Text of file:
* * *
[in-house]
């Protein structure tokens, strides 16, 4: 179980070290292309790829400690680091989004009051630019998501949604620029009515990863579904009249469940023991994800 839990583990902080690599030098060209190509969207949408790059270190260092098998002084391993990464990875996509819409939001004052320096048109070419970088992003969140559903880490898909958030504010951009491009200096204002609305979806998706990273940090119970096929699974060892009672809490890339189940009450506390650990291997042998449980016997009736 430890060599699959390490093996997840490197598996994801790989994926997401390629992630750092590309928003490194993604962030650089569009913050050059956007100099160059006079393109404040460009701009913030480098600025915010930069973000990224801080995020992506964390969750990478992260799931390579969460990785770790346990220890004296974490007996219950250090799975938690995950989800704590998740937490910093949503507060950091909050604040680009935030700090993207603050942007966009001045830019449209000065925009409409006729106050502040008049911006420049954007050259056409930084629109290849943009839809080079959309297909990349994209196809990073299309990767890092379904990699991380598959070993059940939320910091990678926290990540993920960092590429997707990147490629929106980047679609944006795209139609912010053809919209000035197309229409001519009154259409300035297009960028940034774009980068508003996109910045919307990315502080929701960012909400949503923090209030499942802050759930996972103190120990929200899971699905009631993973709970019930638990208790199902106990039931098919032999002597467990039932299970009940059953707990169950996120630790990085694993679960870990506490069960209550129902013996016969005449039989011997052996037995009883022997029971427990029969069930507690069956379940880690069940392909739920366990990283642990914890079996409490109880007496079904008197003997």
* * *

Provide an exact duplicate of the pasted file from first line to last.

[in-house]
């Protein structure tokens, strides 16, 4: 179980070290292309790829400690680091989004009051630019998501949604620029009515990863579904009249469940023991994800 839990583990902080690599030098060209190509969207949408790059270190260092098998002084391993990464990875996509819409939001004052320096048109070419970088992003969140559903880490898909958030504010951009491009200096204002609305979806998706990273940090119970096929699974060892009672809490890339189940009450506390650990291997042998449980016997009736 430890060599699959390490093996997840490197598996994801790989994926997401390629992630750092590309928003490194993604962030650089569009913050050059956007100099160059006079393109404040460009701009913030480098600025915010930069973000990224801080995020992506964390969750990478992260799931390579969460990785770790346990220890004296974490007996219950250090799975938690995950989800704590998740937490910093949503507060950091909050604040680009935030700090993207603050942007966009001045830019449209000065925009409409006729106050502040008049911006420049954007050259056409930084629109290849943009839809080079959309297909990349994209196809990073299309990767890092379904990699991380598959070993059940939320910091990678926290990540993920960092590429997707990147490629929106980047679609944006795209139609912010053809919209000035197309229409001519009154259409300035297009960028940034774009980068508003996109910045919307990315502080929701960012909400949503923090209030499942802050759930996972103190120990929200899971699905009631993973709970019930638990208790199902106990039931098919032999002597467990039932299970009940059953707990169950996120630790990085694993679960870990506490069960209550129902013996016969005449039989011997052996037995009883022997029971427990029969069930507690069956379940880690069940392909739920366990990283642990914890079996409490109880007496079904008197003997």